As shown in the table, at the country level, the share of labour on domestic income has remained pretty stable around 67.3, reaching a maximum of 68.6 in 2005. With no question, this is too little to support the claim that wages have in general evolved ahead of productivity. In the case of manufactures in particular, the maximum observed labour share was  64.9 in 2009, which compares to the 61.9 average (hence, the +4.6% gap). In 2010, the gap in manufactures was already negative. 

In general, labour shares at the sectoral level are more or less trendless. There are however, some exceptions: on the up-side, "information and communication" stands out ("Building and construction" too, but we have reasons to suspect that the data for this sector, as well as for agriculture, is plagued by changes in the proportion of temporary labour or by changes in the level of informality); on the downside, sectors where the wage shares have been declining include "Transportation and storage", "Arts and entertainment" and – guess what –  energy supply. The industry of financial services also exhibited a declining labour share until 2008, but the productivity fall in the years that followed partially reverted the situation.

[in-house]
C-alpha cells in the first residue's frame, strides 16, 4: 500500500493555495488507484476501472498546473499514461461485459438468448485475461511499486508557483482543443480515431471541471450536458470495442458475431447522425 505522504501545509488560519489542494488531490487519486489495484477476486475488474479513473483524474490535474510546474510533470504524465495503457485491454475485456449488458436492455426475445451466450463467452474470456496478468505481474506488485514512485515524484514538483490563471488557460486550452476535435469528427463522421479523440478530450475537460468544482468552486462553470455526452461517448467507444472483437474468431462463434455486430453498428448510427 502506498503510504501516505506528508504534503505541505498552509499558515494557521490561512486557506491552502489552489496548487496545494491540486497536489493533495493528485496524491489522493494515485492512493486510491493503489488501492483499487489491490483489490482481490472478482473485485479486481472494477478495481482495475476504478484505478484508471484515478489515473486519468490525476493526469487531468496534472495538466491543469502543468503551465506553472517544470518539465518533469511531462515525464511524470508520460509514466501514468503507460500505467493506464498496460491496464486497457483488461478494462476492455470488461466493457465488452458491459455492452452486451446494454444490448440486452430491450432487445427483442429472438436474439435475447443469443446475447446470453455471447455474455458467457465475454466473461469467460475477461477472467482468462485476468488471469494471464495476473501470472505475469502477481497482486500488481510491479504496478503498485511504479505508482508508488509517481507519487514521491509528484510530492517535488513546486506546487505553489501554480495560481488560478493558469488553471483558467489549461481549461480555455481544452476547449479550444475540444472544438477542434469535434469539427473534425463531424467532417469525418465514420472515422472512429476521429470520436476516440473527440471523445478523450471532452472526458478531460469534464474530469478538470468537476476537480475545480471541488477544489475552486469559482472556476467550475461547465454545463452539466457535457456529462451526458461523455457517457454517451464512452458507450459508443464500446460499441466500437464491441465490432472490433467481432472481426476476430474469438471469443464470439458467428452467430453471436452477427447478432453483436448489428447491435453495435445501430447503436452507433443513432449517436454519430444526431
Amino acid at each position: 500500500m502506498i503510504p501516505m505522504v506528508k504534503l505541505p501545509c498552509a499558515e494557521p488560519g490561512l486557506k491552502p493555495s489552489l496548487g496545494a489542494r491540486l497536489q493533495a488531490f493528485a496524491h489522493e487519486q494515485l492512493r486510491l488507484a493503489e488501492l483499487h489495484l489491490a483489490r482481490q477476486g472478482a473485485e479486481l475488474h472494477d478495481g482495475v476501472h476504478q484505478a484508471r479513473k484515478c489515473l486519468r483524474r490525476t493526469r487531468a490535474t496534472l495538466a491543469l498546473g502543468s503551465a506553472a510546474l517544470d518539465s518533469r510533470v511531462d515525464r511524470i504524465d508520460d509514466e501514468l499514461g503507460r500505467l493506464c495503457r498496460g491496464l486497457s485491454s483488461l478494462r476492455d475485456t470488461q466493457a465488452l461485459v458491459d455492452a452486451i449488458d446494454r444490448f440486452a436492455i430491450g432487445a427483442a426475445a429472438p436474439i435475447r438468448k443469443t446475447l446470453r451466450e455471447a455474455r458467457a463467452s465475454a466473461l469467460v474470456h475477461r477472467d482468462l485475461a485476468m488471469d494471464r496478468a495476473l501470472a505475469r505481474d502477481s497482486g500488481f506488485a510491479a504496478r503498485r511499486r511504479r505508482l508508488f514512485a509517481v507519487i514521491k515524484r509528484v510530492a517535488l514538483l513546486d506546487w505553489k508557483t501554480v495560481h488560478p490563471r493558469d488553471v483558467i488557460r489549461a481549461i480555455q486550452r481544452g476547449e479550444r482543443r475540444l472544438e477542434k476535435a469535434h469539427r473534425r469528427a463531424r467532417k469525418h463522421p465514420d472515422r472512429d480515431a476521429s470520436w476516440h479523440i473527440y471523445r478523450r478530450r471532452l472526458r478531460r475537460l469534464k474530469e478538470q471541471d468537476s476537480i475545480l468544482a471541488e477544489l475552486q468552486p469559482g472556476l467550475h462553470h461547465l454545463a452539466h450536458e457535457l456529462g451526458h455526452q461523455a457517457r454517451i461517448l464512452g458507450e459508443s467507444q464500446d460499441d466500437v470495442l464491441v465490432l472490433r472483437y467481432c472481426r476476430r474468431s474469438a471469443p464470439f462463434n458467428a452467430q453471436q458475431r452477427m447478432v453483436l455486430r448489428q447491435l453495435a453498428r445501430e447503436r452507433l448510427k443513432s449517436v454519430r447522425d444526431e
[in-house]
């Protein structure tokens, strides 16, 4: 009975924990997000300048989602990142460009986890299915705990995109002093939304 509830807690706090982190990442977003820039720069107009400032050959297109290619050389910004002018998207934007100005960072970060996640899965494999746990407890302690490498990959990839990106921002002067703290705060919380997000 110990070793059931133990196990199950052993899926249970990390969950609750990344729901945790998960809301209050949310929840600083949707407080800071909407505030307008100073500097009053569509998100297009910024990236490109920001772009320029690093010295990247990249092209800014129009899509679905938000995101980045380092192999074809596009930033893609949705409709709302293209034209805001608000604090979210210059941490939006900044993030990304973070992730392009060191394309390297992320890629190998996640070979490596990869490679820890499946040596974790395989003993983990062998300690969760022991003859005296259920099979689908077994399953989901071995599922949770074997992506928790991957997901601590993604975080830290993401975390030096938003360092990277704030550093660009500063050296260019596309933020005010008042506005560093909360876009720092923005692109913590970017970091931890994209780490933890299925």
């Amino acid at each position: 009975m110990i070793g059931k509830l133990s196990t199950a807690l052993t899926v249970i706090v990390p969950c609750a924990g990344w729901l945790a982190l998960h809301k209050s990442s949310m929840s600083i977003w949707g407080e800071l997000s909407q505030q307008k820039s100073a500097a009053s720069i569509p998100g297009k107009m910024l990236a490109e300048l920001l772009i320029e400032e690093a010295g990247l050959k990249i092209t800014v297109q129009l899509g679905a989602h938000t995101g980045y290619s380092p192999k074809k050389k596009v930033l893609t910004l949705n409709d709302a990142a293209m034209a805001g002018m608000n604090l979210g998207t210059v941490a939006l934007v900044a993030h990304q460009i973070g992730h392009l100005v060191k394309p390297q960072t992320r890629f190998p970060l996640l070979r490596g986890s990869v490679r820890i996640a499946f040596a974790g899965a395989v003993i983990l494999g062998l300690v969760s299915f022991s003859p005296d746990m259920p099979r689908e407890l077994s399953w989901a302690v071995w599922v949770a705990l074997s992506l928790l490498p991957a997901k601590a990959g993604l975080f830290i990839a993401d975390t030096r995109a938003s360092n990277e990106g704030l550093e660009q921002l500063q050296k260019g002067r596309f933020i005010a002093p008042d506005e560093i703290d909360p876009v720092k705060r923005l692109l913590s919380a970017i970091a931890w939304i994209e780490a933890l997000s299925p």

Table 1 – Labour shares 

Summing up

1 – The claim that real wages have departed significantly above productivity does not match the national accounts data. In the case of manufactures, the maximum observed real wage gap amounted to 4.6%, during the 2009' collapse of international trade, to recover one year after.  

2 – In general the data supports the narrative that aggregate demand effects, rather than nominal wage stickiness explain the pre-2008 external imbalance: during the capital inflow episode, prices of non-tradable goods increased, pressing nominal wages up. This forced average productivity in manufactures to increase, in some cases with technological change, but mostly through the shutting down of low productivity firms, while labour was reallocated to low-productivity-growth non-tradable good sectors.